Tuesday, 20 December 2011
Work from his oeuvre.
“Joshua Petherick has created a body of work that throws objects and images into orbit around the position Mundus vult decipi, ergo decipiatur – translated from Latin to mean ‘The world wants to be deceived, so let it be deceived.’
Petherick pulls together a selection of falsities and conceited performances (like a simple magic trick expressed with a silver coin or a glass), and in relation to each other these scenes form an exposition of the substantial human tendency to engage with reality in disguise. Imagery of white magicians’ gloves, upturned drinking glasses and liquefied coins all refer to a human culture of willing self-deception. The collaged material is framed in wooden wine display boxes, a place usually reserved for one of the world’s greatest social lubricants and fertilisers of narrative – alcohol. Petherick conjures references to the surrounding context of Mirka, including in the work a subtle conversation about the bond between aesthetic pleasure, amoral judgements and taste.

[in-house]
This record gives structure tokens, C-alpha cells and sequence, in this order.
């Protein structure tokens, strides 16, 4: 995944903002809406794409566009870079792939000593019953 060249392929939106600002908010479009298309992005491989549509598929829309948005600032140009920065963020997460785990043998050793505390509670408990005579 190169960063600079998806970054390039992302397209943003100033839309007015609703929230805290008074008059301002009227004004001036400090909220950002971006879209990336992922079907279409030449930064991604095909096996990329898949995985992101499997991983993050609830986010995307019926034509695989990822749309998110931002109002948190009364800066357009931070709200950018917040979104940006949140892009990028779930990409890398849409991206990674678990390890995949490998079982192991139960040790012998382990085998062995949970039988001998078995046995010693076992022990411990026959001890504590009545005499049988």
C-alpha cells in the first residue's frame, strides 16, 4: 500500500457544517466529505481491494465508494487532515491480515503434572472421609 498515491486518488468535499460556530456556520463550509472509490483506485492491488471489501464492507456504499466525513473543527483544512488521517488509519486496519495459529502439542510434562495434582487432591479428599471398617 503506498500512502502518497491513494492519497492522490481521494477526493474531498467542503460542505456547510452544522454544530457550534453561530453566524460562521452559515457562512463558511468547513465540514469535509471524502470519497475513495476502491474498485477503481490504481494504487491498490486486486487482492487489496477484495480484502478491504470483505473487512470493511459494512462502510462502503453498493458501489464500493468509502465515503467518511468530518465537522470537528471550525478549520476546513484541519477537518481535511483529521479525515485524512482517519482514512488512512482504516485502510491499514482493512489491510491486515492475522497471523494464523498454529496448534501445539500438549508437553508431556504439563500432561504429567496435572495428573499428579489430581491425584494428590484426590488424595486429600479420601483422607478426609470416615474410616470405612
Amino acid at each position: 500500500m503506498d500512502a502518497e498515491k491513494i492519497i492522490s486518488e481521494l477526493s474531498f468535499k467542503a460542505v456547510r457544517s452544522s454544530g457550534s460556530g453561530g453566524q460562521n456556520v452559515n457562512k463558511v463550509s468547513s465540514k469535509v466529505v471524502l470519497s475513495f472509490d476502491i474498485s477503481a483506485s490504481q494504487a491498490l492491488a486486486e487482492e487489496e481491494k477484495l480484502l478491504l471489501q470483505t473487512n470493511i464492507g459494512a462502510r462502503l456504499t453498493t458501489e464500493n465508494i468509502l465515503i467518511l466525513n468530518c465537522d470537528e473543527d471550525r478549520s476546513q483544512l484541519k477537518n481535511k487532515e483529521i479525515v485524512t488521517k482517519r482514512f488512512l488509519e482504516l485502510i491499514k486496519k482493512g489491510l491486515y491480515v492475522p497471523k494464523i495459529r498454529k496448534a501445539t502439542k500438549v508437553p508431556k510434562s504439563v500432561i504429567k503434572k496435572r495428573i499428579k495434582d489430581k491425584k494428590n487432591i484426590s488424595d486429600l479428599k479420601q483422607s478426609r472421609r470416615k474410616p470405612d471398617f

Mundus vult decipi, ergo decipiatur is a dictum credited to the Roman courtier and author Petronius, who lived during the reign of Nero and was described by his contemporaries as an elegantiae arbiter, or an arbiter of taste. He was devoted to sensory impulse and, according to Tacitus, finely skilled in the ‘science of luxury living.’ Petherick discovered Petronius’ short text about deception on a coin held in a collection, coalescing some ongoing interests of the artists, including the use of coins as an object with both determinate and indeterminate features, that attempt to establish meaning through design and repetition, and symbolic tokens of the instability and malleability of currency and value…” – Liv Barrett